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Beginning ASP 3.0
     

Beginning ASP 3.0

by David Buser, John Kauffman, Juan T. Llibre, Brian Francis, Dave Sussman
 

What is this book about?

ASP is the future of the web. If you're looking for a way to create attractive, intelligent web pages or, if you're just looking for a way to extend your HTML know-how, then ASP is an effective way to achieve your goals. With ASP, you can customize your web pages to be more dynamic, more efficient and more responsive to your users

Overview

What is this book about?

ASP is the future of the web. If you're looking for a way to create attractive, intelligent web pages or, if you're just looking for a way to extend your HTML know-how, then ASP is an effective way to achieve your goals. With ASP, you can customize your web pages to be more dynamic, more efficient and more responsive to your users. It's not just a technology, though — to get the best out of ASP, you'll be using it in tandem with HTML, and with one or more of the web's simple scripting languages. The book will teach you everything you need to create useful real-world applications on the web.

What does this book cover?

  • Teaches VBScript as an integral part of learning to use ASP
  • Describes how to make your pages more dynamic with HTML and script code
  • Covers writing and debugging script code
  • Explains how to set up ASP, what software to use, and how to administer your pages
  • Shows how you can access databases to give dynamically updated web pages
  • Introduces object-based programming and shows you how to use ASP objects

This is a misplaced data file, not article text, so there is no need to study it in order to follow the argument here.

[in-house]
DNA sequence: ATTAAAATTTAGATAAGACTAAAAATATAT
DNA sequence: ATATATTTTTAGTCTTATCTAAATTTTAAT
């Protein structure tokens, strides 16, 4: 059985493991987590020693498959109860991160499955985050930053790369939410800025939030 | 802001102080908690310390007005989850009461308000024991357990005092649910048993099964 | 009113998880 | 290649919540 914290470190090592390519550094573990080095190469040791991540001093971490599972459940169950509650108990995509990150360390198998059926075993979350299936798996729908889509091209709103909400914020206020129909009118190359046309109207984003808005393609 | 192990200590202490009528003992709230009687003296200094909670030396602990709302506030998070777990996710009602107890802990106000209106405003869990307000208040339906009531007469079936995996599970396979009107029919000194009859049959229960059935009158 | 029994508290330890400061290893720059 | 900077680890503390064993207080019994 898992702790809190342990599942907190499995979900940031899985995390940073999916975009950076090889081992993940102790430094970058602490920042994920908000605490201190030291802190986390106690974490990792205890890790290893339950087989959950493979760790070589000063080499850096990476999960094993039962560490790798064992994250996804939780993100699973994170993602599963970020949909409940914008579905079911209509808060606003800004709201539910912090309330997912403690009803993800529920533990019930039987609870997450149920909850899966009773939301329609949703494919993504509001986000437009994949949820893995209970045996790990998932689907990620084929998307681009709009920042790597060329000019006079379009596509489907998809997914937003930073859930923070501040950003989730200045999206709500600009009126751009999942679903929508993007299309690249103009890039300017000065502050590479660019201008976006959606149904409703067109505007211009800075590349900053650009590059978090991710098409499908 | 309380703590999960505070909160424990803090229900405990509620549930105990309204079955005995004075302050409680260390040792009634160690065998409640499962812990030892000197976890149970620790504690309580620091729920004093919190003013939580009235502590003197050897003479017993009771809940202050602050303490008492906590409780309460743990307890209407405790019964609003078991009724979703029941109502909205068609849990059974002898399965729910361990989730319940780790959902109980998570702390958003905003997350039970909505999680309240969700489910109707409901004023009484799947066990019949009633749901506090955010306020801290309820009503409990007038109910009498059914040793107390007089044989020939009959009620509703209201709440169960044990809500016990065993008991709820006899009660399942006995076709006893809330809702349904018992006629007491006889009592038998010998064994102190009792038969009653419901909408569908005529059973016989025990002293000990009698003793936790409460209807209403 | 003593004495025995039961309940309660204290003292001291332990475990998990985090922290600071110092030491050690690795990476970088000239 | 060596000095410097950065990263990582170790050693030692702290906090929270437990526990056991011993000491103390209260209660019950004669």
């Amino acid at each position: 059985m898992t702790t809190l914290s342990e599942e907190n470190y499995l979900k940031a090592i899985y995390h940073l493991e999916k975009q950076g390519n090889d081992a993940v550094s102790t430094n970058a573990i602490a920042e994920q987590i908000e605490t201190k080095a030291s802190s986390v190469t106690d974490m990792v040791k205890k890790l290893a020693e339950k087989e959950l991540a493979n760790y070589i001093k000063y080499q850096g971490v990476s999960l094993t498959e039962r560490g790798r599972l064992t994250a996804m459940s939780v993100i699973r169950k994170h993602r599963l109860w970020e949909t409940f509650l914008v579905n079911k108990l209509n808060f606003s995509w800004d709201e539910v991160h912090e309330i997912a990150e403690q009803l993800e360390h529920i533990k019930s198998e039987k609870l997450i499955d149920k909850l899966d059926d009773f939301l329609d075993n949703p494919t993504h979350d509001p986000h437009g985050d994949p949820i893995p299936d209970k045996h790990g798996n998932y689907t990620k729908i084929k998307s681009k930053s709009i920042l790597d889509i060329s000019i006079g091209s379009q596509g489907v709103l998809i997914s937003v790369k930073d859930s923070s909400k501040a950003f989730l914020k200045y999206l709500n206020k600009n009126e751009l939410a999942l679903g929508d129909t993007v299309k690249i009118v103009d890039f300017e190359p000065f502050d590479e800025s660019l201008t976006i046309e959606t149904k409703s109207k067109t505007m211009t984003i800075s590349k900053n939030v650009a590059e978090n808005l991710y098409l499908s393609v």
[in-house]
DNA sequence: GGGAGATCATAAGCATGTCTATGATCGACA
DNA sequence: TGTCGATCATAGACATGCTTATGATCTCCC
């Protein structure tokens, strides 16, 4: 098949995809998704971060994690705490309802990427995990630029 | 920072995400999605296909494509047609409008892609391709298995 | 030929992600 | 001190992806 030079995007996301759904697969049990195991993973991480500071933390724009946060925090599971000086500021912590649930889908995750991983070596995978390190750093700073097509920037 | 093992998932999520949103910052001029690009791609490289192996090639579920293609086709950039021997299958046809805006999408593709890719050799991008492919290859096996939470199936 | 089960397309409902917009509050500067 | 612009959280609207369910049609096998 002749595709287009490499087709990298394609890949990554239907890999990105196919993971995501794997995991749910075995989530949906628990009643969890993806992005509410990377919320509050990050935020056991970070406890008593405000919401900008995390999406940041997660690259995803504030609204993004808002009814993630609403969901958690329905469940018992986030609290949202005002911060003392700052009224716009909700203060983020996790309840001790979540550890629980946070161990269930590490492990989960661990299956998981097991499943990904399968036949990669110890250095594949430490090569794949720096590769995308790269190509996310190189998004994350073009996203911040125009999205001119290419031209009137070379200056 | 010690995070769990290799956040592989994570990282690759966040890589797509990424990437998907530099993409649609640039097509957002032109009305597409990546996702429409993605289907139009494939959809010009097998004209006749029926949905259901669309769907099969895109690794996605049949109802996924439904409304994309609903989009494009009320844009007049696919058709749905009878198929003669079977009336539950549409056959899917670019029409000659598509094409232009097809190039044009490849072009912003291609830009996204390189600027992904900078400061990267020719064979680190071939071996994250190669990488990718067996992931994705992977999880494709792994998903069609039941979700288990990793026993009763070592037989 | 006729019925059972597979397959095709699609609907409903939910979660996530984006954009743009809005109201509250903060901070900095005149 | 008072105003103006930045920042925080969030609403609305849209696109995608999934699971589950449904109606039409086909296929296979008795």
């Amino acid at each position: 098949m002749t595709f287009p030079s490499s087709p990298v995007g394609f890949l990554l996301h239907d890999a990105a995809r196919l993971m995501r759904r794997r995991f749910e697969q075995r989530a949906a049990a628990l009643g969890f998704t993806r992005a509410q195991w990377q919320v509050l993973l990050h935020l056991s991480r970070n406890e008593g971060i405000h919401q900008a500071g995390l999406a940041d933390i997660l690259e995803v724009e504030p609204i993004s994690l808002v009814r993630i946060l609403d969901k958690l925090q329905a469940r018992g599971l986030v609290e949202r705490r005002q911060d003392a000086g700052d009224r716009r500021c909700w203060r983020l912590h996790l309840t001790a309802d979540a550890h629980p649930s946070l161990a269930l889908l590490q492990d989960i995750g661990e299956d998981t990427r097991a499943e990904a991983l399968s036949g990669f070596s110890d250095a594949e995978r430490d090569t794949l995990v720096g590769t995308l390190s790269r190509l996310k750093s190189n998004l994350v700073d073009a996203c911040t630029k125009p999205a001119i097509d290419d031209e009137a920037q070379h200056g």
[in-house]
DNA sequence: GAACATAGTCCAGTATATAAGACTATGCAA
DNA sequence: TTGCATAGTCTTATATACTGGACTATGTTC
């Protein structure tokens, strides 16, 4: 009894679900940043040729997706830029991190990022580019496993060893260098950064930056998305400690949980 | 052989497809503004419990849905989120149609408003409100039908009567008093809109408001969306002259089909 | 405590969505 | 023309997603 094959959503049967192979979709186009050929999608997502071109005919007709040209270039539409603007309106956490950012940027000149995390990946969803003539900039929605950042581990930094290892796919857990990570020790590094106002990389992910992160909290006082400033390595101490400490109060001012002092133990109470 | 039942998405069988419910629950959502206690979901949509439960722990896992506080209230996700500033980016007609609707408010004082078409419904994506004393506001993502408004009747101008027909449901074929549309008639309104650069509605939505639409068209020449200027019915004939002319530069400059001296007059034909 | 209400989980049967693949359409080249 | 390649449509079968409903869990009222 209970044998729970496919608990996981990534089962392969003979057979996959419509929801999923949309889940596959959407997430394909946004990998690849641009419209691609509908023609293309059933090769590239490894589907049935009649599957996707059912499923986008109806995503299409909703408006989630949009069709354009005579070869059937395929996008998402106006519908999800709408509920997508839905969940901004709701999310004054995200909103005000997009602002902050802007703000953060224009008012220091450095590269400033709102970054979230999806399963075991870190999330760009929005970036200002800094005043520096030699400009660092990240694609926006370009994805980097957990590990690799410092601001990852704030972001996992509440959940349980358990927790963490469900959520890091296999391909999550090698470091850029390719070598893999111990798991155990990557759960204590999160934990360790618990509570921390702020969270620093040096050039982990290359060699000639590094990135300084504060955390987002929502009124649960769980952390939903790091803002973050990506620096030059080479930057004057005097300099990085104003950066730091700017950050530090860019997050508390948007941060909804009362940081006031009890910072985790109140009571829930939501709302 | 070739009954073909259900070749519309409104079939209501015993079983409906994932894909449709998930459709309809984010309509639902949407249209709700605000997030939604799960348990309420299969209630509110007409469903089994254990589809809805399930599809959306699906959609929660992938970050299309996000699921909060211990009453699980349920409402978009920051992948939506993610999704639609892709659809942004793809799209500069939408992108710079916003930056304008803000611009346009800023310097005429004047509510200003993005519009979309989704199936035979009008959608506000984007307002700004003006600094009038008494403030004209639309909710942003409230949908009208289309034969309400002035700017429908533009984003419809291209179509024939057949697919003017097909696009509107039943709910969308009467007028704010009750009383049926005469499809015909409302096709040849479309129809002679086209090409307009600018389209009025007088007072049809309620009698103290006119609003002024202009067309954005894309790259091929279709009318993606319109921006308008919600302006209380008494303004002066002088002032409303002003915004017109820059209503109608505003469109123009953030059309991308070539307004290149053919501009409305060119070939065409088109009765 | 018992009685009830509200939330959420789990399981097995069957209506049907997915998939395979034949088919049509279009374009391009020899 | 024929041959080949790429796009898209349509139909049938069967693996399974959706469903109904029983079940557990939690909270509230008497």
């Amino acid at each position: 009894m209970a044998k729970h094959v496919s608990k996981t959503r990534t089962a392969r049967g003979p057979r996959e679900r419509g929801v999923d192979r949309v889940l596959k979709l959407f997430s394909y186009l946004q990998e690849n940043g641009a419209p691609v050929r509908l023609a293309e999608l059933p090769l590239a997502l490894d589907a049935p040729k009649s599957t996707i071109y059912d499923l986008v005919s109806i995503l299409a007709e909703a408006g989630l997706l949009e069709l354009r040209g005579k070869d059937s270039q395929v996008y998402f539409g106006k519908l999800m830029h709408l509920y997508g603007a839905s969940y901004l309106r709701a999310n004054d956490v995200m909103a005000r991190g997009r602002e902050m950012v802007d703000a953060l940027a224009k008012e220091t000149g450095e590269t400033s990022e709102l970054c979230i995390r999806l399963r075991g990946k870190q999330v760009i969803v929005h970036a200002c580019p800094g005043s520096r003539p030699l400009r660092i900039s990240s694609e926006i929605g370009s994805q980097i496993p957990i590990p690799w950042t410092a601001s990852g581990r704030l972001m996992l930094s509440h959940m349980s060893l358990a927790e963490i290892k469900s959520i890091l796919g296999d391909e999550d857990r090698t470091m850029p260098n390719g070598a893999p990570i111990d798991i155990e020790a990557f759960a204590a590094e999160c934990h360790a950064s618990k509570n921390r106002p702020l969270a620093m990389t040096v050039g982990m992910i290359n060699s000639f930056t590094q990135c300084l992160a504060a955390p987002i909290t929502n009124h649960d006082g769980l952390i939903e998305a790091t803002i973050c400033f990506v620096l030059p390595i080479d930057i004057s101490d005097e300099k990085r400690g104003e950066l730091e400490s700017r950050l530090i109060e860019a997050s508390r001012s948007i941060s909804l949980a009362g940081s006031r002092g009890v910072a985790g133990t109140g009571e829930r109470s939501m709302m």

• Provides the foundation for you to write useful, real-world dynamic web pages
  • Includes a fully worked sample application to demonstrate the power of ASP
  • Loaded with examples and useful tips
  • Introduces XML, one of the latest web programming technologies, and explains its use in conjunction with ASP

Who is this book for?

This book is for anybody with a grasp of HTML who wants to add more to their web pages. It also covers VBScript — a simple Internet programming language. This makes it the ideal first step for the aspiring web professional. It's also useful for more experienced programmers looking for a practical, no-nonsense introduction to ASP and programming for the web.

What do you need to use this book?

To get the most out of this book you should be running Windows 2000, which includes ASP 3 — the latest version of this popular technology.

Product Details

ISBN-13:
9780764543630
Publisher:
Wiley
Publication date:
12/01/1999
Series:
Beginning Series
Pages:
1248
Product dimensions:
8.18(w) x 8.12(h) x 2.28(d)

Meet the Author

Chris Ullman is a Computer Science graduate who came to Wrox five years ago, when 14.4 modems were the hottest Internet technology and Netscape Navigator 2.0 was a groundbreaking innovation. Since then he's applied his knowledge of HTML, ASP, Visual Basic, SQL, Linux, and Java to developing, editing and authoring books. When not trying to coax better performance out of his ageing P233 or trying to persuade Wrox's managing editors that writing three chapters in one day isn't really feasible, he can be found either playing keyboards in psychedelic band, The Bee men, tutoring his not fully house-broken cats in the delights of using a litter tray, or hoping against hope that this is the year his favorite soccer team, Birmingham City, can manage to end their exile from the Premier League.